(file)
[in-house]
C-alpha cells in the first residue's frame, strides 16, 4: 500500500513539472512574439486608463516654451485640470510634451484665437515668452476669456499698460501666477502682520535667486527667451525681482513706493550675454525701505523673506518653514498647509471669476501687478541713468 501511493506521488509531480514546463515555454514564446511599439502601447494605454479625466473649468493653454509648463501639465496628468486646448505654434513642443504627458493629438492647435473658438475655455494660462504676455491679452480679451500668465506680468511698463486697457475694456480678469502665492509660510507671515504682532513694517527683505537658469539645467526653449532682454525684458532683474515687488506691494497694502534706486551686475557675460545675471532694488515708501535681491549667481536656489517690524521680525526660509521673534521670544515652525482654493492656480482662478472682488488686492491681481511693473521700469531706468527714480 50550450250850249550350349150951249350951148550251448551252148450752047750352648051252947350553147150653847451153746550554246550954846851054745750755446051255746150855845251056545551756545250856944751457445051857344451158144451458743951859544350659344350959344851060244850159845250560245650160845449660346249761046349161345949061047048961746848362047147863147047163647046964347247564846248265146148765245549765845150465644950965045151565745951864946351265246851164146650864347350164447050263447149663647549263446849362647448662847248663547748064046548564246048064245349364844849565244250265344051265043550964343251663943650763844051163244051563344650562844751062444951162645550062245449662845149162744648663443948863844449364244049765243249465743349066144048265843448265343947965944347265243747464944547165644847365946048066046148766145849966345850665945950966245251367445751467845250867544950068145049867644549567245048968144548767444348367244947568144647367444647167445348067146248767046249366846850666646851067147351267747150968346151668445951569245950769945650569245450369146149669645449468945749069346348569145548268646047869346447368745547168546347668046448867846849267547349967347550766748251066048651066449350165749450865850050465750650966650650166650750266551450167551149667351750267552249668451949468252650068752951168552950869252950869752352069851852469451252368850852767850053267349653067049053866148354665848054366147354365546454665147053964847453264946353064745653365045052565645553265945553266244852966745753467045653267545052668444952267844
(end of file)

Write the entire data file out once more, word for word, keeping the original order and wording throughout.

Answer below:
[in-house]
C-alpha cells in the first residue's frame, strides 16, 4: 500500500513539472512574439486608463516654451485640470510634451484665437515668452476669456499698460501666477502682520535667486527667451525681482513706493550675454525701505523673506518653514498647509471669476501687478541713468 501511493506521488509531480514546463515555454514564446511599439502601447494605454479625466473649468493653454509648463501639465496628468486646448505654434513642443504627458493629438492647435473658438475655455494660462504676455491679452480679451500668465506680468511698463486697457475694456480678469502665492509660510507671515504682532513694517527683505537658469539645467526653449532682454525684458532683474515687488506691494497694502534706486551686475557675460545675471532694488515708501535681491549667481536656489517690524521680525526660509521673534521670544515652525482654493492656480482662478472682488488686492491681481511693473521700469531706468527714480 50550450250850249550350349150951249350951148550251448551252148450752047750352648051252947350553147150653847451153746550554246550954846851054745750755446051255746150855845251056545551756545250856944751457445051857344451158144451458743951859544350659344350959344851060244850159845250560245650160845449660346249761046349161345949061047048961746848362047147863147047163647046964347247564846248265146148765245549765845150465644950965045151565745951864946351265246851164146650864347350164447050263447149663647549263446849362647448662847248663547748064046548564246048064245349364844849565244250265344051265043550964343251663943650763844051163244051563344650562844751062444951162645550062245449662845149162744648663443948863844449364244049765243249465743349066144048265843448265343947965944347265243747464944547165644847365946048066046148766145849966345850665945950966245251367445751467845250867544950068145049867644549567245048968144548767444348367244947568144647367444647167445348067146248767046249366846850666646851067147351267747150968346151668445951569245950769945650569245450369146149669645449468945749069346348569145548268646047869346447368745547168546347668046448867846849267547349967347550766748251066048651066449350165749450865850050465750650966650650166650750266551450167551149667351750267552249668451949468252650068752951168552950869252950869752352069851852469451252368850852767850053267349653067049053866148354665848054366147354365546454665147053964847453264946353064745653365045052565645553265945553266244852966745753467045653267545052668444952267844